It is sometimes necessary for stations to change positions while working. In this case, the observing station should carefully watch the flag of the moving station, which must be carried flying, in order that it may be readily traced to the new situation. A movement of a station sometimes becomes necessary at the request of a communicating station, to improve the back ground, or the view of the moved station. These movements are often for a few yards only. In such case, the moving station, carrying its own flag flying, must carefully watch the flag of the observing station, which is kept in view in order that it may be so watched, and the movement must be instantly stopped at a signal from the observing station, which indicates when the moving flag has reached the precise position desired.
When stations are certainly in sight of each other, preparations for continued work should be carefully made before the transmission of official messages is commenced.
Officers will always avail themselves of proper precautions to locate their men and themselves in unexposed positions. When in an exposed position, officers and men will lie down, except while transmitting messages. The flag will be kept flying, to indicate the position of the station to those who may be seeking for it, and to the other signal stations with which it may be in communication.
When there is danger of capture, all messages or important papers must be destroyed.
When there is any trouble about the visibility of signals, the largest and brightest flags, or other signals, should at once be used. It will often happen, that after working thus for a short time, the signallist, becoming accustomed to the range, will work successfully with smaller signals.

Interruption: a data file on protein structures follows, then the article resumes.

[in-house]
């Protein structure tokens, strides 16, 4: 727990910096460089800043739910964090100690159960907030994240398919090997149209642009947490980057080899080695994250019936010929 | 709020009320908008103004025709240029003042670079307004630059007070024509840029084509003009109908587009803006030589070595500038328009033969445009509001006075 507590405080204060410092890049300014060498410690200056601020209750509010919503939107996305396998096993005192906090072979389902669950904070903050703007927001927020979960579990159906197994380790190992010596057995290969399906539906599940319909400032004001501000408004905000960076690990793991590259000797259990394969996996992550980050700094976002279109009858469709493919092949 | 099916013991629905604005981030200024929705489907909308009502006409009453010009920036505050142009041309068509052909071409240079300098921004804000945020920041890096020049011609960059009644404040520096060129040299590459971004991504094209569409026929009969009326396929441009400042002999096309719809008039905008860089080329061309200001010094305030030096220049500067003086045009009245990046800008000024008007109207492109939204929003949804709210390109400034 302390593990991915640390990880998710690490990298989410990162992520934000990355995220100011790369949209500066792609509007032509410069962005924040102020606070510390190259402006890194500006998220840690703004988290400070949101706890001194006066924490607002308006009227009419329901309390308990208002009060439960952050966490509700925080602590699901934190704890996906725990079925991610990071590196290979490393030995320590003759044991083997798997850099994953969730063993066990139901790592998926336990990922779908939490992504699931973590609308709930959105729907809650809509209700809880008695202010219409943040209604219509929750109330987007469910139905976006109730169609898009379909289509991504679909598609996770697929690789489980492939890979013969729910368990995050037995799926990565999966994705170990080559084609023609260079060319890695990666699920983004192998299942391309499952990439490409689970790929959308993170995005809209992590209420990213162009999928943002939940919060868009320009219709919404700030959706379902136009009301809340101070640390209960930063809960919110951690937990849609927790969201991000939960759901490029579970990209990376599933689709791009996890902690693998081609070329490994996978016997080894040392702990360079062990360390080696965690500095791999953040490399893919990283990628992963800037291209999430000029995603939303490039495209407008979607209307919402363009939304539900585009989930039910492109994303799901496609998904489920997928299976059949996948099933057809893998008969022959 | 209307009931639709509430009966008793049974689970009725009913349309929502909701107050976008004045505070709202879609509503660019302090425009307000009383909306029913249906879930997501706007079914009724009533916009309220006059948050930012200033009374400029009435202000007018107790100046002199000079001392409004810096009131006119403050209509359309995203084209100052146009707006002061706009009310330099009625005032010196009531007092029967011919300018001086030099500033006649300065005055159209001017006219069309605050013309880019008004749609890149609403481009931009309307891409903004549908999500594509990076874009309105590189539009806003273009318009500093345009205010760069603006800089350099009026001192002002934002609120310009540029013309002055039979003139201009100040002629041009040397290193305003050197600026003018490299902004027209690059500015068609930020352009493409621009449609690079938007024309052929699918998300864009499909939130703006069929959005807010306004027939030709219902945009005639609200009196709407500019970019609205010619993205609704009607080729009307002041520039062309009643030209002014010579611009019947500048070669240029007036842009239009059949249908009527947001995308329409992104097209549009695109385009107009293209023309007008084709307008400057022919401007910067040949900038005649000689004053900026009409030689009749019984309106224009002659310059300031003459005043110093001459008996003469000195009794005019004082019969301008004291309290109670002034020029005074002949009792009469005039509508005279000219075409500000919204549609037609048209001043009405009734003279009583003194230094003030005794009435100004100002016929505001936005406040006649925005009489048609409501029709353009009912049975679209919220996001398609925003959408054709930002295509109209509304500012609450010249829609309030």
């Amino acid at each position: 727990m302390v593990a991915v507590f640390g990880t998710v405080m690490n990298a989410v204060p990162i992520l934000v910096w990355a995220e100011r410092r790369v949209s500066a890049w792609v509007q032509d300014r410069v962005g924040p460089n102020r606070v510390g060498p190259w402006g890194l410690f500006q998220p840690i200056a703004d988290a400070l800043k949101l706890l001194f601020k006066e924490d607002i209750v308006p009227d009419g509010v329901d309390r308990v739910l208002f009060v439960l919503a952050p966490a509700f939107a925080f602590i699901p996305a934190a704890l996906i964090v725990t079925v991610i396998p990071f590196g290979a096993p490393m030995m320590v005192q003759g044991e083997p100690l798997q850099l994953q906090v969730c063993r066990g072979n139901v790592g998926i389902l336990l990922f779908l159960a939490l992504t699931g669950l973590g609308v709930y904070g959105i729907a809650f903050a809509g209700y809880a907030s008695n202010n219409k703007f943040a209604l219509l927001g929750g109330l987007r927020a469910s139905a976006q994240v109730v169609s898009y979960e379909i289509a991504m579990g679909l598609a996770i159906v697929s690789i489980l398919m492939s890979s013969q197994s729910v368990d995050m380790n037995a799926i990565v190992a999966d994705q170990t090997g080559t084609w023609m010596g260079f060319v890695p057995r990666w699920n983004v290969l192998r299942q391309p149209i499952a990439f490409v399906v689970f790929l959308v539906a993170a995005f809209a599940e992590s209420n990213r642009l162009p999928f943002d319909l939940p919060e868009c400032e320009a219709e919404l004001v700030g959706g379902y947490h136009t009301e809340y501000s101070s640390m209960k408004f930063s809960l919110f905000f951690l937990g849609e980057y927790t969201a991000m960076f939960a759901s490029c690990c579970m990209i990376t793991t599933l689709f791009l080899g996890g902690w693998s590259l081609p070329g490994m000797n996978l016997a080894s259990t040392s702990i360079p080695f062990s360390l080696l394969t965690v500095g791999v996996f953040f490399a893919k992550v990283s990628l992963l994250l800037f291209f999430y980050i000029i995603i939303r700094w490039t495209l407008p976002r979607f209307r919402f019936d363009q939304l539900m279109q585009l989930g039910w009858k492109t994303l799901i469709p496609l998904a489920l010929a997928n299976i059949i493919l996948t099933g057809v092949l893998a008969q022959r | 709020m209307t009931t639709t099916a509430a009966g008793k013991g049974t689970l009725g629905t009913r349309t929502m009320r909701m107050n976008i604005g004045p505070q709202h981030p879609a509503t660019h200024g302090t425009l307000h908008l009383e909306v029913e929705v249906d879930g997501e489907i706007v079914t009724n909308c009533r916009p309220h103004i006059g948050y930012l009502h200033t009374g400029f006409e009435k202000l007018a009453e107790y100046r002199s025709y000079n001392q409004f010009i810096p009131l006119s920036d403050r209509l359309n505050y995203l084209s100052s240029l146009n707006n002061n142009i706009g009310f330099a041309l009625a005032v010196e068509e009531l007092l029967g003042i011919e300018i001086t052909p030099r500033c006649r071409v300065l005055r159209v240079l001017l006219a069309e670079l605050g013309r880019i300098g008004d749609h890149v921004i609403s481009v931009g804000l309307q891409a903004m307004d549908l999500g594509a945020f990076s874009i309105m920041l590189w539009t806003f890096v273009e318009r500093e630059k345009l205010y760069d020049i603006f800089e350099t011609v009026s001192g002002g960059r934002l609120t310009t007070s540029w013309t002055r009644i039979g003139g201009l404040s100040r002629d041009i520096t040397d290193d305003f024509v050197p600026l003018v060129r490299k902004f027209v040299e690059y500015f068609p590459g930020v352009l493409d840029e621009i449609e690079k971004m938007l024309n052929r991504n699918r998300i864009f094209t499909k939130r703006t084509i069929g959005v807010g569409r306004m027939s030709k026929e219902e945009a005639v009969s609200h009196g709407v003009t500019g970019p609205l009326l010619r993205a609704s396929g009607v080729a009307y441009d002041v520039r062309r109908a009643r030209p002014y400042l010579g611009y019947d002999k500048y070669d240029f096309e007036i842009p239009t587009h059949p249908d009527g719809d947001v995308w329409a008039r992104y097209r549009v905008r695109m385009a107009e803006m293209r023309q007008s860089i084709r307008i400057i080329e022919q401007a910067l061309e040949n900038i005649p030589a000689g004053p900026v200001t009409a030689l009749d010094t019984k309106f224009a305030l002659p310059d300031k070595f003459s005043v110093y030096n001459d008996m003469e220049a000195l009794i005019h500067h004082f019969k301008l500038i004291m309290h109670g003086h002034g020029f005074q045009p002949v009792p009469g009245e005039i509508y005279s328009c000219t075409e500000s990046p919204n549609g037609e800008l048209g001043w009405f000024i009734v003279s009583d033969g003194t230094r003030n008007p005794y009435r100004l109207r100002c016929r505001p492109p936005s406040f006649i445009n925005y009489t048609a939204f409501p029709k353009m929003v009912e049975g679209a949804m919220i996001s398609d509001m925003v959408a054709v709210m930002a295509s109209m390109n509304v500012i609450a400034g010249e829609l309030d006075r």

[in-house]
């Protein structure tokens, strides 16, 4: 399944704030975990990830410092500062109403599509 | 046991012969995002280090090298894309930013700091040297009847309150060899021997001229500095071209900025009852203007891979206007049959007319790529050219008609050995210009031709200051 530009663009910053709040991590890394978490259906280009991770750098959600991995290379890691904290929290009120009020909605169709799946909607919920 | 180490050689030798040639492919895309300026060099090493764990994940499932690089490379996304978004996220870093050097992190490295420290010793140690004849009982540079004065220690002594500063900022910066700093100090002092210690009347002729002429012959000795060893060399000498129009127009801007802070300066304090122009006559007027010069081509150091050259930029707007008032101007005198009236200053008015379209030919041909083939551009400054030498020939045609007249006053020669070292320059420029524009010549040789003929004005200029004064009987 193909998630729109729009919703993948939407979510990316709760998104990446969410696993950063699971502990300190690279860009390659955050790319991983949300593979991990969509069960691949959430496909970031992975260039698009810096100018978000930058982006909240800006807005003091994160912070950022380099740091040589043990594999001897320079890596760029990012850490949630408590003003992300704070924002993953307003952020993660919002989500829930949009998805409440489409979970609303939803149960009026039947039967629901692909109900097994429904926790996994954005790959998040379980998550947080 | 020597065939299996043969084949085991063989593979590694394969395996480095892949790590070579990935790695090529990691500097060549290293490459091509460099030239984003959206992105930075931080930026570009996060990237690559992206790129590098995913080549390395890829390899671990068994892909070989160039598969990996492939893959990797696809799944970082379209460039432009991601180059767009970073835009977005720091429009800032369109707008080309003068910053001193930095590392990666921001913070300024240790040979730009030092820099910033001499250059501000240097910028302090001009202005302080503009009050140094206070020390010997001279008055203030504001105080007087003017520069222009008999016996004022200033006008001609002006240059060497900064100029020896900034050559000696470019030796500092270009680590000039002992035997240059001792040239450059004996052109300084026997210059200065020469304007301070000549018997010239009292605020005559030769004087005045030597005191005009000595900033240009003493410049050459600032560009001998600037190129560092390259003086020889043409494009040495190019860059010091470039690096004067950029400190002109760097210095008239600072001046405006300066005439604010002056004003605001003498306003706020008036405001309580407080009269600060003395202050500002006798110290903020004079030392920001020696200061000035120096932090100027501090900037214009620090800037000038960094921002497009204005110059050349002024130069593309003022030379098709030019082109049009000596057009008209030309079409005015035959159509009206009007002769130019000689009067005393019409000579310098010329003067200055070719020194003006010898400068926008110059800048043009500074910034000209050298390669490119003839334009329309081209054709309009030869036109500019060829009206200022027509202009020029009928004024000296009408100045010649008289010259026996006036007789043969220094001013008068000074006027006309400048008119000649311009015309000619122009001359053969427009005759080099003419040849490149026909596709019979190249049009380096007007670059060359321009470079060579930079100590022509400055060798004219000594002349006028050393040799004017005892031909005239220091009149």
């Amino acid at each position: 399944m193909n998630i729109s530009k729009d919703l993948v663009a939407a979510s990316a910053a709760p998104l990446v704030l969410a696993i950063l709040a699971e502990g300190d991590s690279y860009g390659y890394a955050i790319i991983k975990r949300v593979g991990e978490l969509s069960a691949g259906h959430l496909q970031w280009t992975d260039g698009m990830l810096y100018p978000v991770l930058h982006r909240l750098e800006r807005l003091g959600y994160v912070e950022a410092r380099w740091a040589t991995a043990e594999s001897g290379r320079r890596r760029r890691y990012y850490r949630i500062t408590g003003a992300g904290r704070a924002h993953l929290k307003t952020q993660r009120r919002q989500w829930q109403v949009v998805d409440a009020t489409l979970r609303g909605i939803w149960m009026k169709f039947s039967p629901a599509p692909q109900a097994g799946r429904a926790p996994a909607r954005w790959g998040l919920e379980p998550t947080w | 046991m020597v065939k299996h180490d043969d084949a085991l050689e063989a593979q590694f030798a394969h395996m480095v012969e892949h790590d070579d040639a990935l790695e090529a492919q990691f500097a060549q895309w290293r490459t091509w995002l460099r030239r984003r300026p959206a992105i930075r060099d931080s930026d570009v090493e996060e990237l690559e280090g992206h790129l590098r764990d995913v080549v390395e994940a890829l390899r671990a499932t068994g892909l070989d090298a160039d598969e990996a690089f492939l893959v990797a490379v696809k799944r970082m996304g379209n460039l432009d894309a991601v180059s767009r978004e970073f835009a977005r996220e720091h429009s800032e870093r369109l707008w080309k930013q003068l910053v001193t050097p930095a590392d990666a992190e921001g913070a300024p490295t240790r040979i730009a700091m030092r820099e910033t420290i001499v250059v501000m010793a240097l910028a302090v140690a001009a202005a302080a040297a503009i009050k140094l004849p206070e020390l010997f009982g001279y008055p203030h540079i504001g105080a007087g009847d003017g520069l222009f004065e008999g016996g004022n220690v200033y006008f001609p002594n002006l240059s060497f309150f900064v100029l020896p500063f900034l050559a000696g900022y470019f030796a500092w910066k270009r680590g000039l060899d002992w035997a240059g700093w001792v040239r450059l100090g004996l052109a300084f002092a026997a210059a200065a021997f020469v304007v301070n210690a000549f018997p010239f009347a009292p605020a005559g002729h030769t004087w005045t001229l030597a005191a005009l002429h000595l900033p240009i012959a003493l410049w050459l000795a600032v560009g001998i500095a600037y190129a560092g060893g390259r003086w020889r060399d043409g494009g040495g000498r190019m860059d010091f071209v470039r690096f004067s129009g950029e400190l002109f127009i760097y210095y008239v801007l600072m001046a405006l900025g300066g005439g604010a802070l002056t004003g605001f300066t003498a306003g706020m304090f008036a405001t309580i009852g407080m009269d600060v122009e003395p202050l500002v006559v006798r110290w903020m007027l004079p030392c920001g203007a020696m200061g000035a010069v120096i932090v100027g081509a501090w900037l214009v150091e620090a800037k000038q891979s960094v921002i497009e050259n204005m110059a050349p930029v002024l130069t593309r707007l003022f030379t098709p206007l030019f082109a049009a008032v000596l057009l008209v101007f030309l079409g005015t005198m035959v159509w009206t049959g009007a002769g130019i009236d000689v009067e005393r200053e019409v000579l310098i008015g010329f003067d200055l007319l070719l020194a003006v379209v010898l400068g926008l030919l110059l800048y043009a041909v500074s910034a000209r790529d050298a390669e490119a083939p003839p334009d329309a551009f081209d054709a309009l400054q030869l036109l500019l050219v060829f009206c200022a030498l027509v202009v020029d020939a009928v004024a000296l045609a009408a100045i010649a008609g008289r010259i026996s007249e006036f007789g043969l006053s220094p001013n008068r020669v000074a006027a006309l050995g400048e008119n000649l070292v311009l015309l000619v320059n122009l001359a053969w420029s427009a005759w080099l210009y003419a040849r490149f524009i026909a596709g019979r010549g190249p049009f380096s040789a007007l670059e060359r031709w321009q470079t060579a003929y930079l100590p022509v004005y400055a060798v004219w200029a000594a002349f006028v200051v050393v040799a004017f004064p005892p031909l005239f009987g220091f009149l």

When, at the receiving station, it is noticed that a change in the color of the signals shown at the sending station would render them more visible, the fact should be immediately stated. When there is any question as to the color of signals to be shown at the different stations, each station should indicate to the other that color most distinctly visible from its own point of view.
Each signallist should have a particular signal by which he can be known.
This signal may be that for any letter or letters of the alphabet. It is known as the "officers signature, or call." It serves to distinguish him, and any message sent by him, and for the correctness of which he is to be held responsible.
By it is also designated the station at which the officer commands. A call, or particular signal, is in like manner generally assigned for each station, to distinguish that station from others.
Whenever these particular calls are seen signalled, it is known that the attention of the officers or the station is desired. The officer or the station should at once respond, making at the close of the response, this same particular signal by which they are identified. The calling station, or officer, should give his own call or signal. There is thus established between the parties a mutual knowledge as to the parties with which each is in communication.
There are times when it will be necessary to read messages, while it is known that the signal-man is facing away from the reader. In this case, the messages will be easily legible, if it is remembered that each signal will appear to the reader to be precisely the reverse of that which is made by the signal-man; thus all those signals displayed on the right will seem to the reader to be shown on the left, while those actually made on the left of the signal-man, will seem to be made on his right. Recalling this fact, it will be as easy to read the signals made at any station from the rear of that station as it is from its front.
When working at night with the common signal equipment of the army, the foot-torch is to be filled as often as it becomes exhausted, without stopping signals or extinguishing its light. While transmitting a message, if it becomes necessary to fill the flying torch, drop the torch to the left, extinguish and fill it in that position, and then light it again a the foot torch; bring it, thus lighted, vertically above the head, which is the signal that the message is to proceed and go on as before. To thus drop the flying-torch at any time to the left and there extinguish it, is a signal that the working has been stopped in order to fill that torch. When a stop is made to fill a torch, it should be at the end of a word or a sentence.
It should be observed with care that the wicks of the signal torches are properly adjusted. If the wicks are too tight, the torch will not burn well. If they are too loose, the turpentine will escape, and it will burn too violently. The wick of a flying-torch is properly trimmed when the flame of the burning torch seems to be about three inches in diameter.